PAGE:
Re: Hungarian Jewish Nobles---An Opposing View #hungary
Peter I. Hidas <thidas@...>
Peter A. Gergay wrote:
With all due respect to Dr. Hidas, other history books refute some of hisParticipation in the Revolution of 1848 served Hungarian Jewry as a
justification for assimilation. The majority of Hungarian Jews always
considered themselves Jewish Hungarians and not Hungarian Jews. The
Hungarian liberal elite used this fact, and the service of the Magyar
cause was a fact, to justify the grand alliance of Jewish business
and the Hungarian nobility. The Hungarians would have been a minority
within the Kingdom of Hungary without the Jews declaring themselves
"just a religion" and not a nationality contrary what the Croats,
Romanians, Slovaks, and Serb did.
Rather, it was the Great Compromise of 1967 and its aftermathBoth the modernization of Hungary, in which process the Jews played
an important role,
as well as the influx of Jews to Hungary began during the Age of
Reform, during the first part of the century. The Habsburg government
fined the Jewish community for participating in 1848 but otherwise it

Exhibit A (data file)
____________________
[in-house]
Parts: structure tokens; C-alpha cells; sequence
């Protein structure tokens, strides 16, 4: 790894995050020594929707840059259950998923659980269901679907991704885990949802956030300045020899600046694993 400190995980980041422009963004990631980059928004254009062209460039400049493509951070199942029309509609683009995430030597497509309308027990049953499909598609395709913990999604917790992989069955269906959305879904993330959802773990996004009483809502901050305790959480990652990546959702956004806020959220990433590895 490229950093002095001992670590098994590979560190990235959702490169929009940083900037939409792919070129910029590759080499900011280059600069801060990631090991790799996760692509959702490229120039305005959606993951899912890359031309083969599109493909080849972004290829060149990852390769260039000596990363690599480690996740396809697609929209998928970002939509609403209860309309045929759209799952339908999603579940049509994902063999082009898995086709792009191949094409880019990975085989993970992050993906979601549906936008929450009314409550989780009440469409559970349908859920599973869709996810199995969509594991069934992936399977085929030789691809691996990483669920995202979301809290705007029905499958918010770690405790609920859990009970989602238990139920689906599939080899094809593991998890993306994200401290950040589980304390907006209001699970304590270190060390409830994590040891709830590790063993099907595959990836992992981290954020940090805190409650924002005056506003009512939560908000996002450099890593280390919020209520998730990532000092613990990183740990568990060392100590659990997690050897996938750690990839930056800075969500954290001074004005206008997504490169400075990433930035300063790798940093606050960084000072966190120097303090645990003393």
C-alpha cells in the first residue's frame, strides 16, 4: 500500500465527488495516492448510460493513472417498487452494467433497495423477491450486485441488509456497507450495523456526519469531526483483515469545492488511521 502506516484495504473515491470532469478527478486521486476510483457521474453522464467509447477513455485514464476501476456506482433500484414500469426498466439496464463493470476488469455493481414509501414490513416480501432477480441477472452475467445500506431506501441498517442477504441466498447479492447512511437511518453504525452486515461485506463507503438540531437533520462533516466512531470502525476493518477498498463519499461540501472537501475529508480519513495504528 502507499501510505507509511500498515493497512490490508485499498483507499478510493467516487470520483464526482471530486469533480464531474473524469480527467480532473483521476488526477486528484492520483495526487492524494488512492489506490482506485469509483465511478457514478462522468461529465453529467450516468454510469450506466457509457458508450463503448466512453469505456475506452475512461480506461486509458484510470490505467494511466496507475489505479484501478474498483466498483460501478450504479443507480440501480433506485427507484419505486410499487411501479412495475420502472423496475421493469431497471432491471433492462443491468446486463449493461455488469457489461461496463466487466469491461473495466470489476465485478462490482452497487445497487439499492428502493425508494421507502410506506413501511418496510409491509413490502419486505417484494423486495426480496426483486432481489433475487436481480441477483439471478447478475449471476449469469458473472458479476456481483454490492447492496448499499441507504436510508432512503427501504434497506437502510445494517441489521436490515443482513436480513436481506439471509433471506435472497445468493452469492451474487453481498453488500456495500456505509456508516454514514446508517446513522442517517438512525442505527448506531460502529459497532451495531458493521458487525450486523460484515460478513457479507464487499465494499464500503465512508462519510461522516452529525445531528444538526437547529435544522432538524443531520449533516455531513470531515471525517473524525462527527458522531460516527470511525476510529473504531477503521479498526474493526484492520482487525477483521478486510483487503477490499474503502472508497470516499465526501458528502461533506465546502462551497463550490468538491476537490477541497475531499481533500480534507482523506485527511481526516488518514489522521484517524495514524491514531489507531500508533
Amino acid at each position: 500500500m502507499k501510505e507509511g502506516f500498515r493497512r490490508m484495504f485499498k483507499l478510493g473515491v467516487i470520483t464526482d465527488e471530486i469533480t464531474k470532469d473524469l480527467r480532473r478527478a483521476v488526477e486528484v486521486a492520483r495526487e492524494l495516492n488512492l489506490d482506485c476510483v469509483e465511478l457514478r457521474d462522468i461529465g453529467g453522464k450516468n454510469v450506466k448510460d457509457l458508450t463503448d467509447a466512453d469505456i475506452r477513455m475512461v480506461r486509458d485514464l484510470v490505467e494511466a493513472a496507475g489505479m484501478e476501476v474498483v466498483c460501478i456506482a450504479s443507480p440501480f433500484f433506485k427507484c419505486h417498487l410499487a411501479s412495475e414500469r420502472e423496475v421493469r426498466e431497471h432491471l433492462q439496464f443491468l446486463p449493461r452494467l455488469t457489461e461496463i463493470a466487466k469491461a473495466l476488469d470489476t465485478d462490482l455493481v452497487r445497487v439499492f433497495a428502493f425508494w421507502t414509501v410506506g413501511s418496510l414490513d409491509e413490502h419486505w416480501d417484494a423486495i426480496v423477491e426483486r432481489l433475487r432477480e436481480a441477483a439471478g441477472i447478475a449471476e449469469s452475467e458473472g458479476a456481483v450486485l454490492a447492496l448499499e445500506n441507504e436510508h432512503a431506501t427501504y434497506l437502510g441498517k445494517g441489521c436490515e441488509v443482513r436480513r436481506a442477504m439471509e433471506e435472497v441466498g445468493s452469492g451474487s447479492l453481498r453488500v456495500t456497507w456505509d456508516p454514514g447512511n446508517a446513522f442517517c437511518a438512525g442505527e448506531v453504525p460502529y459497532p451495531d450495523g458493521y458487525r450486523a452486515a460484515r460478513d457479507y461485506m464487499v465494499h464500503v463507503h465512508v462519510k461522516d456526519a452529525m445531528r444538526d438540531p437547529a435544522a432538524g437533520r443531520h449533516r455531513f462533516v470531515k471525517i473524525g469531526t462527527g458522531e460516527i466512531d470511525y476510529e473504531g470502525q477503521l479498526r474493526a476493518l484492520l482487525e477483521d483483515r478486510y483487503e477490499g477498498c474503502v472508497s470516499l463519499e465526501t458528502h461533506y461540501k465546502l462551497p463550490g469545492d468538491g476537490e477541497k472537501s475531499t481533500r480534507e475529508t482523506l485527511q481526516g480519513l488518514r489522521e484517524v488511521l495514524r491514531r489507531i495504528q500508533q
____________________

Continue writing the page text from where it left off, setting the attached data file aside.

was pro-business. >from 1867 Hungarian domestic policy was run >from
Budapest and not by Vienna.
Second, Dr. Hidas states that "It is a hopeless task to prove that JohnI agree. but their noble title had nothing to do with their
excellence. They were born geniuses and the environment only made
possible the realization of their talents.
In fact, that most of themI agree, that could have been a factor.
TheHow many to the went to Lutheran schools?
Hungarian schools designed o the German model in the 1860s. Usually
they were quite totalitarian in spirit. Independent spirit was seldom
encouraged. In the early 1920s the Numerus Clausus was passed in
Hungary; few Jews could go to university. Jewish students were beaten
up, anti-Semitism became state policy. That was the time when our
geniuses left Hungary to study abroad and became actually famous far
away >from Hungary.
Dr. Peter I. Hidas
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